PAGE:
The more I share experiences
with others, the more I see and appreciate the different ways we all go about
our business of publishing and marketing books. Recently, at a regional trade
show in Seattle, I was on a panel with a bookseller and a designer. The topic
was creation of covers and dust jackets.
The purpose of the discussion, the
organizer told us, was “to communicate that book jacket design can make or
break a book, so energy, thought, and investment should be a priority in the
design of a book cover, since it is a significant factor in potential sales.”
The designer and bookseller spent
much time reviewing artistic elements of literary fiction covers like patrons
at an art gallery, but with what seemed to me a puzzling lack of curiosity as
to whether the titles had been commercial successes and, if so, with little
attention to how all elements of the cover and jacket—including the
type—may have contributed. Compared with those covers for literary
fiction, many of our covers for regional trade nonfiction from Alaska and the
Pacific Northwest, are, shall we say . . . brash.
Our differing perspectives can be
understood partly in terms of the ways literary fiction and regional nonfiction
are categorized and displayed at the retail level.
In bookstores, trade fiction from
the major New York houses is displayed along with other fiction. Covers may
hint at the nature of the story, sometimes through abstract design and
illustrative elements. Usually, they make the author’s name prominent because
it tends to be important in readers’ fiction-buying decisions.
With nonfiction, the subject
matter is more likely to get bookstore browsers to pick up a book. In my world
of regional nonfiction, we cannot risk being too subtle. Regional trade
publishers tend to favor covers that define content quickly, like a commercial
billboard seen briefly while whizzing down the freeway at 70 miles per hour.
The message we are sending—This is what this book is—must be
clear, because our titles are usually displayed with other regional books,
often books on subjects that are related minimally or not at all. Thus, in the
regional section of an Alaska bookstore, a memoir may sit next to a book of
aviation history, or humor, or true crime, or adventures from the Iditarod
Trail Sled Dog Race.
We try to position our books with
a carefully written title, a highly informative subtitle, and one or more
blurbs that give additional clues to the content. And of course we pay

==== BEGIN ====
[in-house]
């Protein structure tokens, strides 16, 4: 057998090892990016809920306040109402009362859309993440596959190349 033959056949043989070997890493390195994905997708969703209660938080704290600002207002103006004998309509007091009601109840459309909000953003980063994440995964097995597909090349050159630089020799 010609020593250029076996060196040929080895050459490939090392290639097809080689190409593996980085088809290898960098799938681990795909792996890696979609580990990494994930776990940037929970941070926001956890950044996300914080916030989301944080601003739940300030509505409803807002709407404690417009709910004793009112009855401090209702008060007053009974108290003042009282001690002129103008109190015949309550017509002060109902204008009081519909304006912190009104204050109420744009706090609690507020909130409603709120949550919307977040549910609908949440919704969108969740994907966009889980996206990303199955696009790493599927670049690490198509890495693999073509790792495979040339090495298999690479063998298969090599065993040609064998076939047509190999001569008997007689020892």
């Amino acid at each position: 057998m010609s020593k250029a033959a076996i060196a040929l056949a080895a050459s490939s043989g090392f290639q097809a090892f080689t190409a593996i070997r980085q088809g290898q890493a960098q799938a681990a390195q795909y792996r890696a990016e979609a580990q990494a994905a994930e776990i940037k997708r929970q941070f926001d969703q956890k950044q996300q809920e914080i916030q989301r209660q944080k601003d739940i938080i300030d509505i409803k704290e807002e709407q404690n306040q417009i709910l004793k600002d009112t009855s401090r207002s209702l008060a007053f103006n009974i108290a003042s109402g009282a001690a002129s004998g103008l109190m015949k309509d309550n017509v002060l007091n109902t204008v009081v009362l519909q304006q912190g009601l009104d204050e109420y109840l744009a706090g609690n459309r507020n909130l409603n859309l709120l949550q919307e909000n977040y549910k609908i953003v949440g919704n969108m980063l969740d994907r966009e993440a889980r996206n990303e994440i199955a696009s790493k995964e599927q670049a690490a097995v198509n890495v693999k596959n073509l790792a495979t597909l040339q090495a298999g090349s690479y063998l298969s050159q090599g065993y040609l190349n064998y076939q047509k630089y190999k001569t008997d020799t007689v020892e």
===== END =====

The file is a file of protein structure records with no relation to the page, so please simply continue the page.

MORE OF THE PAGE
attention to the design, the colors, the illustration or photograph, and the
orchestration of all the elements. We believe all this is important
because—despite promotion and publicity designed to make impressions on
the reading public in our market—our books are bought on impulse more
often than not. The best advertising for a book is its cover. No sale is made
if, in a second or two, nothing on the cover attracts interest. (See “Show Me
Some Spine” on page 1 for tips on attracting interest even when your books are
The Key Cover Question
So, here’s my point. There is no
one right or wrong way to design a cover. Even the all-type covers we looked at
during our panel discussion served their purpose. Considerations to keep in
mind include current design trends in relevant niches (especially when a
publisher is moving into new territory) as well as type of book (fiction or
nonfiction? travel? reference? self-help?) and sales channels (will the book be
sold primarily at conferences and private events, or will it have to compete
for retail shelf space and the fickle book-buyer’s wandering eye?).
I’m not suggesting that you
conform to what other publishers are doing, but you should understand that some
buyers may pass on a nonfiction title if its cover design strikes them as odd,
vague, or ambiguous, and some certainly will hesitate about buying nonfiction
if they cannot infer the content from elements of the cover. Try to make the
cover answer the question, “What is this book?” And remember that a beautiful,
dazzling cover is not necessarily the right cover if all elements are not
working together. Be careful of fancy fonts, too. They might look good, but can
they be read from a distance?
I believe publishers should resist
the temptation to select a cover designer based on price. The best designers
offer not only artistic talent but also a sophisticated understanding of how a
certain look sends signals about category and content.
In my little corner of the
publishing universe, a successful cover is a happy marriage of art and
I welcome your comments and ideas
for PMA. Contact me at firstname.lastname@example.org.